Over the past several years, it has become impossible to ignore America’s urban/rural divide. The causes of that divide are subject to debate, and the focus of a good deal of research. Back in 2018, Robert Wuthnow–a noted scholar– published a book based upon eight years of interviews with rural folks across the country. It was titled The Left Behind: Decline and Rage in Rural America, and Wuthnow was interviewed about his findings by Sean Illing of Vox.
it made for fascinating, albeit depressing, reading.
The interviews were conducted between 2006 and 2014, and included people in every state in the country. The research team limited its focus to small towns with fewer than 25,000 people and excluded those close to suburbs or cities in recognition of data showing that suburban and exurban cultures differ from those of more isolated small towns.
Approximately 90 percent of small-town America is White, a demographic factor that explains a great deal (although Wuthnow notes that diversity is growing even in these precincts, as Latinos increasingly settle in them).
Wuthnow argues that the anger being expressed in rural America is less about economic concerns and more about the “perception that Washington is threatening the way of life in small towns.”
And just how, Illing asks him, is Washington accomplishing that?
I’m not sure that Washington is doing anything to harm these communities. To be honest, a lot of it is just scapegoating. And that’s why you see more xenophobia and racism in these communities. There’s a sense that things are going badly, and the impulse is to blame “others.
They believe that Washington really does have power over their lives. They recognize that the federal government controls vast resources, and they feel threatened if they perceive Washington’s interest being directed more toward urban areas than rural areas, or toward immigrants more than non-immigrants, or toward minority populations instead of the traditional white Anglo population.
These attitudes have hardened as small-town America has continued to empty out. These smaller communities have lost population steadily over the last few decades, and Wuthnow’s interviews and the book’s title reflected that reality. As he points out,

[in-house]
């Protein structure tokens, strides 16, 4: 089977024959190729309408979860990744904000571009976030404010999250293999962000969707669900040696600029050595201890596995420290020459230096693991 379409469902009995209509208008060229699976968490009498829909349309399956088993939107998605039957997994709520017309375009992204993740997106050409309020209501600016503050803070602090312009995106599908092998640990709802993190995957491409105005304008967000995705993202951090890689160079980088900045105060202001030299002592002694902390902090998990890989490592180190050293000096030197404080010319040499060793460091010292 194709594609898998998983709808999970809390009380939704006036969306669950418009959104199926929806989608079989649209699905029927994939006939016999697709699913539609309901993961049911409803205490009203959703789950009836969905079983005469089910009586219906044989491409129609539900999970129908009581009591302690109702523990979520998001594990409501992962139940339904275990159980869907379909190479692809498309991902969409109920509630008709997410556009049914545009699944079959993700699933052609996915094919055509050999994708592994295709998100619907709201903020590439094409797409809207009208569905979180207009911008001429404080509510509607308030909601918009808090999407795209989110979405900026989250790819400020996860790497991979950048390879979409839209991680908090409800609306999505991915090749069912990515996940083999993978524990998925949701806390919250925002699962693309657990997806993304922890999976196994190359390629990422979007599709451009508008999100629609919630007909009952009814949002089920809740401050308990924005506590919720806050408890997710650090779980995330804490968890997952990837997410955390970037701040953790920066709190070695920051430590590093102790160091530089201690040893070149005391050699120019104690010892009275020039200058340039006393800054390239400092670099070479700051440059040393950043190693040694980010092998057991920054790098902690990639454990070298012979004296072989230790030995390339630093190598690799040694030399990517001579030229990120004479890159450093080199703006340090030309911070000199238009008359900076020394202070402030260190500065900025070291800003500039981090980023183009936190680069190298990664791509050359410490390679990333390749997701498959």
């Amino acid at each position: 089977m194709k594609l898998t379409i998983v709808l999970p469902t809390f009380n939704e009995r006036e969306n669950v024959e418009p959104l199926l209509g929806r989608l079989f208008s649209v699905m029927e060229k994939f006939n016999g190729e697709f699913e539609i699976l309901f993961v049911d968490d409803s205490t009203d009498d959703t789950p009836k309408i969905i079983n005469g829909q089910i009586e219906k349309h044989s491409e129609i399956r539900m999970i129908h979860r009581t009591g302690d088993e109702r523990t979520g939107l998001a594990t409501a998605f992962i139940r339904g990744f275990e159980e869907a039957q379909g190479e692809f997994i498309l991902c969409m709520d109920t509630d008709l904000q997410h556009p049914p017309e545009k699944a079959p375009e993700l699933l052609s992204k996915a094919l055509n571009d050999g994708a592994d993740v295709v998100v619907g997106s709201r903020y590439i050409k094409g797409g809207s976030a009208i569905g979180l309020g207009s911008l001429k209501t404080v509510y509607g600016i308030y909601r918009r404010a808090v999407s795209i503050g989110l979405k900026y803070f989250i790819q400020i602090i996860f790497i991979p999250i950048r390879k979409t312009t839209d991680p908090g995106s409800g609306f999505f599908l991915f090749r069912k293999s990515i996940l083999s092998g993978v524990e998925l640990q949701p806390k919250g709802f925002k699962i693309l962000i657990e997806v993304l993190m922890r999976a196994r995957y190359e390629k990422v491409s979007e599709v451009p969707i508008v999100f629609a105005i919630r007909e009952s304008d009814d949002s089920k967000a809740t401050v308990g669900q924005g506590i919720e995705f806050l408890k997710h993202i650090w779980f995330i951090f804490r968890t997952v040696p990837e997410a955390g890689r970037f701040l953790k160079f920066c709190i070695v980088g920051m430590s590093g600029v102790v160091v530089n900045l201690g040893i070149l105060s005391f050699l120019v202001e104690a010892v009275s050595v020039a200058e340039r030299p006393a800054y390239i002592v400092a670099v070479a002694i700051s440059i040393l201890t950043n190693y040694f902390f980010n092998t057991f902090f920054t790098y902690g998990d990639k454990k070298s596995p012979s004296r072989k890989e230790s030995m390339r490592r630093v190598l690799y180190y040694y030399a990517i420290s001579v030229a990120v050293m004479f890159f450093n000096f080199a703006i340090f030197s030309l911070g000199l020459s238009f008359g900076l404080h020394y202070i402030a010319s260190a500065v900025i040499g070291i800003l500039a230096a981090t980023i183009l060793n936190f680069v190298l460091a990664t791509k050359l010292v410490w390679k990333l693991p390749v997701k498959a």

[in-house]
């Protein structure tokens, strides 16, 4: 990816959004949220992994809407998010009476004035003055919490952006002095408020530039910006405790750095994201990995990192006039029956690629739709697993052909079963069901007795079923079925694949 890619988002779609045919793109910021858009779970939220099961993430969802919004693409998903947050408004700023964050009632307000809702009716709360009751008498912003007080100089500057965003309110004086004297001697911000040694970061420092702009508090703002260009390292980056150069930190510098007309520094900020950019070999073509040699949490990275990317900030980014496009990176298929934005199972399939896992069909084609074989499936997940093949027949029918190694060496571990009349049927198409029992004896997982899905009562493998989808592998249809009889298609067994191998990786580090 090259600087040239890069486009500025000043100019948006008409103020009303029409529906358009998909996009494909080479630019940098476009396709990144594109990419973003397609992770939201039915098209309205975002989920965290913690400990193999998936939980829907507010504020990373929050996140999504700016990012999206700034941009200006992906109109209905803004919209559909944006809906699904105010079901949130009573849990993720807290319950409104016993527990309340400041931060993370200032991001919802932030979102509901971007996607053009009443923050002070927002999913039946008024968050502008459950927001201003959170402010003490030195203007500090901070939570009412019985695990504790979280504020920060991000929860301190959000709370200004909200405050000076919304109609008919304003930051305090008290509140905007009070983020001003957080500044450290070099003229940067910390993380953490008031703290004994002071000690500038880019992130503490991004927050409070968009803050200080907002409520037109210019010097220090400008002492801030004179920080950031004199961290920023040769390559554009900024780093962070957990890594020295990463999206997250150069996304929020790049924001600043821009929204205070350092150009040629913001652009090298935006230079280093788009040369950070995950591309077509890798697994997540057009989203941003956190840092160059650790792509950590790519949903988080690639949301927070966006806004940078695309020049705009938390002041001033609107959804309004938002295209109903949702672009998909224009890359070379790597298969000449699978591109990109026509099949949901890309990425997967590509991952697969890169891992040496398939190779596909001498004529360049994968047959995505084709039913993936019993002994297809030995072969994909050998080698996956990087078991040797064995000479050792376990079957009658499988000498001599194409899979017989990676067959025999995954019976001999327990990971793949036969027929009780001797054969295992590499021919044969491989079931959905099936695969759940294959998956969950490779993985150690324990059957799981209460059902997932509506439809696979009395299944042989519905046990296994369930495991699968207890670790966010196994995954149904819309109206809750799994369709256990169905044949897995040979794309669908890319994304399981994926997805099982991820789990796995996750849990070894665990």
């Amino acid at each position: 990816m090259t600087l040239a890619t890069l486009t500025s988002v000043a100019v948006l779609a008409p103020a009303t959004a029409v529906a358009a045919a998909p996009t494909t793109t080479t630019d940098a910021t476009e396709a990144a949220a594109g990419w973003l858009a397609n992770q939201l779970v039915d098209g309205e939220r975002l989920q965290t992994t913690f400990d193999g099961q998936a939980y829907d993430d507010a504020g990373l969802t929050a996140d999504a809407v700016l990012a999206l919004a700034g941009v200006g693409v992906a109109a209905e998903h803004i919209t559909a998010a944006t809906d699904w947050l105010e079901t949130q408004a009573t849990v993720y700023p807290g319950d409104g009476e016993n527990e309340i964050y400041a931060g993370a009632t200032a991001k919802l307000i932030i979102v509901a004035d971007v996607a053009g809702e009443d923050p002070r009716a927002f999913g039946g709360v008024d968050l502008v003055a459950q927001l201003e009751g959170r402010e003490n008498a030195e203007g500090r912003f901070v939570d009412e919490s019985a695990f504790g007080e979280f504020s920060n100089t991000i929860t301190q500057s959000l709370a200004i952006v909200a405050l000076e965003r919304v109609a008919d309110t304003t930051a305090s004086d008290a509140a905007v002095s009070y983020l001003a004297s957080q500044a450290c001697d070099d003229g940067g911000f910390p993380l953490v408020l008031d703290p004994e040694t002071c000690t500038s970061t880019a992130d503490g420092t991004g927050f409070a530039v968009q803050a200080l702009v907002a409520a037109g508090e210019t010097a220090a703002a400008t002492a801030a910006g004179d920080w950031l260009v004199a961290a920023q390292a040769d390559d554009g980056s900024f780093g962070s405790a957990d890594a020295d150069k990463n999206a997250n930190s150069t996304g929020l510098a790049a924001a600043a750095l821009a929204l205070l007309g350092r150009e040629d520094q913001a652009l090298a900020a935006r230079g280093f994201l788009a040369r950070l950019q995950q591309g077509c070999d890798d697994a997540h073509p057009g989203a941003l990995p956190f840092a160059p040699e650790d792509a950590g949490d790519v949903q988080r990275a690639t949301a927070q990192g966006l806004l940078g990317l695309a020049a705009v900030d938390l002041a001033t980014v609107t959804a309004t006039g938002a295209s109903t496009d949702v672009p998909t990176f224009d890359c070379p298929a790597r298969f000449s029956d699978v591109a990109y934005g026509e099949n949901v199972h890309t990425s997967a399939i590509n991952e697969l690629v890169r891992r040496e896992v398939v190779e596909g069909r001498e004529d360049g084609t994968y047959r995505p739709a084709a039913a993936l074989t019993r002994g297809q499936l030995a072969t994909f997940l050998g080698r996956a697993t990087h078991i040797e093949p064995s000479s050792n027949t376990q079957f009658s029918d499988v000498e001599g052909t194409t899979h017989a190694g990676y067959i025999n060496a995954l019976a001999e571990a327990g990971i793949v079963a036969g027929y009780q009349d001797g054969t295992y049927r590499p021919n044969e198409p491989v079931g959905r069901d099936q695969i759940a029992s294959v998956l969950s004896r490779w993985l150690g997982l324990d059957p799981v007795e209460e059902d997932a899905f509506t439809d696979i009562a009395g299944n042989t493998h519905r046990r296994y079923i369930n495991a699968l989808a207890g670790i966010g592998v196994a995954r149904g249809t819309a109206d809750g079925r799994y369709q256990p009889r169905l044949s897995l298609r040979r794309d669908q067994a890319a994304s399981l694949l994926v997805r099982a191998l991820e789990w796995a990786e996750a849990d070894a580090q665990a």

It’s not as though these people are desperate to leave but can’t. They value their local community. They understand its problems, but they like knowing their neighbors and they like the slow pace of life and they like living in a community that feels small and closed. Maybe they’re making the best of a bad situation, but they choose to stay.
They recognize themselves as being left behind because, in fact, they are the ones in their family and in their social networks who did stay where they were. Most of the people I spoke to grew up in the small town they currently live in, or some other small town nearby. Often their children have already left, either to college or in search of a better job somewhere else.
In that sense, they believe, quite correctly, that they’re the ones who stayed in these small towns while young people — and really the country as a whole — moved on.
That feeling of being left behind generates resentment–and that resentment is directed toward politicians they don’t like and especially toward people who don’t look or pray the way they do.
Wuthnow also found significant fear of change– expressed as a fear that traditional moral rules were “being wiped out by a government and a culture that doesn’t understand the people who still believe in these things.”
I think the concerns about moral decline often miss the mark. I think a lot of white Americans in these small towns are simply reacting against a country that is becoming more diverse — racially, religiously, and culturally. They just don’t how to deal with it. And that’s why you’re seeing this spike in white nationalism.
Wuthnow cautions against painting rural America with too broad a brush, and of course he’s right. Not all small towns are filled with seething reactionaries, just as not all urban neighborhoods are enclaves of brotherly love. Still, the data about opioid addiction and suicide rates should give pause to the notion that every small town is Mayberry or Green Acres or even Schitt’s Creek.
I missed Wuthnow’s book when it came out. I need to find it, because in the three years since its publication, the anger he studied has gotten more delusional and considerably more dangerous. It’s as if the people Wuthnow interviewed were fireplace tinder, and Trump and his sycophants were the arsonists who lit the match…